On a sunny Saturday in July, Rand Paul and his wife, Kelley Ashby, are taking a long drive across Kentucky horse country. When their white SUV, bearing a “Stand with Rand” sticker on the rear windshield, pulls up to a small political rally in rural St. Catharine, the state’s junior senator climbs out with pursed lips, mussed hair, and a generally weary look on his otherwise boyish face. A bluegrass band strikes up a tune, and Paul gets into character, which is to say, he acts exactly the same as when he lumbered out of the car or, for that matter, stopped on the road for pretzels.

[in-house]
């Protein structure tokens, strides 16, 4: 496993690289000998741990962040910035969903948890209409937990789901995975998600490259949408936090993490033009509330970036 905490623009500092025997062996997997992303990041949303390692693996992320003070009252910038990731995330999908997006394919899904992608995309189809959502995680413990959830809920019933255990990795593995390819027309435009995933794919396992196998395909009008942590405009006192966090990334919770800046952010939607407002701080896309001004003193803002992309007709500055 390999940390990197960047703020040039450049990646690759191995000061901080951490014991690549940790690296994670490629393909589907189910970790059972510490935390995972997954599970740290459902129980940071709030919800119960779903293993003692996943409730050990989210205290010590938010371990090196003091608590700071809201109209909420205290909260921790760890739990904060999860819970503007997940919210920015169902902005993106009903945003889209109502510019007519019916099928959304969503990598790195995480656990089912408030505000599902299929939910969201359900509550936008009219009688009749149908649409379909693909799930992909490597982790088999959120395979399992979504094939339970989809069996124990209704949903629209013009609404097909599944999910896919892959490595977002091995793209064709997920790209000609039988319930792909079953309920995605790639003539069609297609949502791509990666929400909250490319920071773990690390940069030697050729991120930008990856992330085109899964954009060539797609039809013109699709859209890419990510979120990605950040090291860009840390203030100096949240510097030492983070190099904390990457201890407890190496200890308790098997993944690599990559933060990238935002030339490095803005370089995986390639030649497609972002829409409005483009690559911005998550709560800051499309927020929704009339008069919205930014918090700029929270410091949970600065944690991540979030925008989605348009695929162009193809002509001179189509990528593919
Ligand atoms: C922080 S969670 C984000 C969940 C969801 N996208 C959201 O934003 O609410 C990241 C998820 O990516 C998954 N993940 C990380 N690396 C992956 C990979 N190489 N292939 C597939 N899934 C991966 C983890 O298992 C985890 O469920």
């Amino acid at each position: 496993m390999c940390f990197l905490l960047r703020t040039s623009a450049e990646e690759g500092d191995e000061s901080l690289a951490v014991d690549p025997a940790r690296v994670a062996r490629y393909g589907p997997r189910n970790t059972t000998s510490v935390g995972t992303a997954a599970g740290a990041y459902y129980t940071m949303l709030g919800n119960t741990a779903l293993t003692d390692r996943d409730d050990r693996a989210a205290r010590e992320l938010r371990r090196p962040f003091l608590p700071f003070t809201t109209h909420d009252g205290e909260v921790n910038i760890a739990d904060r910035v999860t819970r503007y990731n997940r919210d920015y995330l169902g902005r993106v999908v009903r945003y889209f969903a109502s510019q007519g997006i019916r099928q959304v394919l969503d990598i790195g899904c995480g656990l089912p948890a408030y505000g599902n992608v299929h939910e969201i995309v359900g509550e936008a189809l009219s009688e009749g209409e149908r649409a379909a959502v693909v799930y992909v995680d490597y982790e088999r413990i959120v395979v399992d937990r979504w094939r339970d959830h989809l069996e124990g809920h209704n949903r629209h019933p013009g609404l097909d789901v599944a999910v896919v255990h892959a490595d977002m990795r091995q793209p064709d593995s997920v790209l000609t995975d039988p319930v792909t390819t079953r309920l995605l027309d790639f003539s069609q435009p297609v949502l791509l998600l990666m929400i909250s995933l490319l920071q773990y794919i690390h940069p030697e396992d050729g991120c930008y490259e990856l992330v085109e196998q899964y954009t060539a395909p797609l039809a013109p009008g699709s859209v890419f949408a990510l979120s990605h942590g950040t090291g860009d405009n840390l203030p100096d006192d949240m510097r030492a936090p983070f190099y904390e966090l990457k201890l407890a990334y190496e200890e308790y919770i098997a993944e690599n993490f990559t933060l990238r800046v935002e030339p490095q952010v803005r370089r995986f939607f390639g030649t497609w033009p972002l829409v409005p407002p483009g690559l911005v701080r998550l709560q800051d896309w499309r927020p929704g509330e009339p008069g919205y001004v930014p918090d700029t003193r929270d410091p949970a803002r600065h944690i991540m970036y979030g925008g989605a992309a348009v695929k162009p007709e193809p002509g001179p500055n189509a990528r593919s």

“Well, hello,” Paul says mildly to one attendee. “I think I’ve been to your house before.” A supporter approaches to congratulate Paul on the “fine job” he did during his blockbuster filibuster in March, when he railed against President Obama’s use of drones for nearly thirteen uninterrupted hours on the Senate floor.
“My feet hurt for days,” Paul deadpans….